Guess China isn't into "menage a trois'" and "muther fu*kers".....
Two years ago, amid a wider crackdown on illegal downloading, the ministry in China vowed to keep "poor taste and vulgar content" from the ears of the nation's youth. This week it handed music websites its latest blacklist of 100 pernicious songs. Unless the record labels submit the songs for official approval, the sites have until September 15 to remove tracks by Lady Gaga, Katy Perry and several Asian artists.
The new announcement appears to apply to legal streaming and download services as well as illicit ones. It warned that unauthorised tracks – as well as unregistered sites – disturbed the online market for music and harmed national cultural security, adding that sites should carry out "self-inspection and self-correction".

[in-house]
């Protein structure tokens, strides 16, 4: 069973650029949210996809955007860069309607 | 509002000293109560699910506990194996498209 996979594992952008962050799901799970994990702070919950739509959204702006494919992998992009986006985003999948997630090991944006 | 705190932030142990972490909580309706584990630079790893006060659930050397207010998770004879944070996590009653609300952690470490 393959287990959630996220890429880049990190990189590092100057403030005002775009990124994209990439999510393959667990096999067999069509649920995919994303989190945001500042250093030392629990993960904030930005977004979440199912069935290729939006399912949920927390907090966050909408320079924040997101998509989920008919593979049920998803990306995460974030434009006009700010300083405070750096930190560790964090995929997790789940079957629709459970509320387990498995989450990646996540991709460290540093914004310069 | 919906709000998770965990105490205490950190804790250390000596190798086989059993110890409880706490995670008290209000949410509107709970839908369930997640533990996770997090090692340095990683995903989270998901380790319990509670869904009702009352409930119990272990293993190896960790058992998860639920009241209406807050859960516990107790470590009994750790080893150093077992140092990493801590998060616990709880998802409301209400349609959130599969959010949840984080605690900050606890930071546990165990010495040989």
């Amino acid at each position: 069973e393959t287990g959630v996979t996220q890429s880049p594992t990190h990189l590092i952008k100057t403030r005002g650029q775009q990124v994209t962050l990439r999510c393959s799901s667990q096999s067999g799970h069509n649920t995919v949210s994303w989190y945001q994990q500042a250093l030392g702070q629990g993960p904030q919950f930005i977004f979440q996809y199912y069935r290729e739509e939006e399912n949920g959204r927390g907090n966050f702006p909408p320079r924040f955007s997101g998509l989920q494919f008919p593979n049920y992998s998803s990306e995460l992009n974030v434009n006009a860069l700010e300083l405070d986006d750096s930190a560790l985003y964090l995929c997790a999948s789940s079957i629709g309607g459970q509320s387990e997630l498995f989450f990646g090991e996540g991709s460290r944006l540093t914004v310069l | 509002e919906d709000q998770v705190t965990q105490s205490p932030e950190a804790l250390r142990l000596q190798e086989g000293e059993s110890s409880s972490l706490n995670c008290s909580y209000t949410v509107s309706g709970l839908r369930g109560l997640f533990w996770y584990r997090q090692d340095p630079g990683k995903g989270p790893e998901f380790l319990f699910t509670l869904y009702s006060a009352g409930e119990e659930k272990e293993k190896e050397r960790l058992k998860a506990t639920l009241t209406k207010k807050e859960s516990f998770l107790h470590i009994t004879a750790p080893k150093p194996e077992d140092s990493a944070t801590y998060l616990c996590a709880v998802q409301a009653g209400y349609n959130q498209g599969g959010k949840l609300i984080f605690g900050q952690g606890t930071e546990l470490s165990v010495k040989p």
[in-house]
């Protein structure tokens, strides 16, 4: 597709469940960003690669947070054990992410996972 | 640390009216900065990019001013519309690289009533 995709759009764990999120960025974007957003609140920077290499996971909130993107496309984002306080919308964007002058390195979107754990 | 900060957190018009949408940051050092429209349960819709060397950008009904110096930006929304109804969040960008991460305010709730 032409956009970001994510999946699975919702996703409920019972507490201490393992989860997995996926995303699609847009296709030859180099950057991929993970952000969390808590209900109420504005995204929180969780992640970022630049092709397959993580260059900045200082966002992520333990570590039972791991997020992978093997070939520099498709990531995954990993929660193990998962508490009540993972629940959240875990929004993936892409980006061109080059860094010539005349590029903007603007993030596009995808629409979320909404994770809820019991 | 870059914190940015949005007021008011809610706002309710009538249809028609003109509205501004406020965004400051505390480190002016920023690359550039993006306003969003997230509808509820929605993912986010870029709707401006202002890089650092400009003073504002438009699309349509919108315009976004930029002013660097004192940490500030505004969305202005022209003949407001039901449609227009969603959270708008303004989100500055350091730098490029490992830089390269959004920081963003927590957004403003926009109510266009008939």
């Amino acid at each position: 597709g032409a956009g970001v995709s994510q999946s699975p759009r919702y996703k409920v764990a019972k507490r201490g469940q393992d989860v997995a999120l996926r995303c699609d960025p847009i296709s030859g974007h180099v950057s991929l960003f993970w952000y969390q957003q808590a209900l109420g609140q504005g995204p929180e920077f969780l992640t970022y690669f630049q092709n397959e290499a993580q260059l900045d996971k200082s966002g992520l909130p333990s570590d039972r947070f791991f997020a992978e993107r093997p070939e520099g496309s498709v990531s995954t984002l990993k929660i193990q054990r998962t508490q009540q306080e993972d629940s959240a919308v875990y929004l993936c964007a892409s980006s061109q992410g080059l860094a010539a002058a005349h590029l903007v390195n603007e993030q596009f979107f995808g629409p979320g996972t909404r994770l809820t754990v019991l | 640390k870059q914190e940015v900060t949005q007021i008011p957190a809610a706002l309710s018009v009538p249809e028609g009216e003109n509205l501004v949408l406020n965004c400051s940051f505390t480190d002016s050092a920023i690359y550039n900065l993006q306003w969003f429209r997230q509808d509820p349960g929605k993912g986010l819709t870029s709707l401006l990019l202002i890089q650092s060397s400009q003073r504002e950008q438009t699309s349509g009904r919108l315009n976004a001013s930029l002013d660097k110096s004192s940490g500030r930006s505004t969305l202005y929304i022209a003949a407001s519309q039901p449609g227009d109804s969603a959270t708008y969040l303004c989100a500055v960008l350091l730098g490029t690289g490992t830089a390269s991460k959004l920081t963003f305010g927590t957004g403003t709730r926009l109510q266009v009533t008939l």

Sites which do not remove the content before September 15 will be prosecuted, unless the songs are submitted for approval. Only their owners can do that.
How the officials picked out the 100 titles on the list remains a mystery.
Although some are recent releases, the Backstreet Boys track is already 12 years old. Katy Perry's Last Friday Night has lyrics about streaking in a park, drinking shots and a menage a trois, and Beyoncé's Run the World (Girls) includes the implied profanity of the line: "We run this mutha."
But other choices – such as the Backstreet Boys' hit or Britney Spears's Burning Up – are hardly racy. Most of the condemned songs are from Lady Gaga with no fewer than six banned tracks: The Edge of Glory, Hair, Marry the Night, Americano, Judas and Bloody Mary.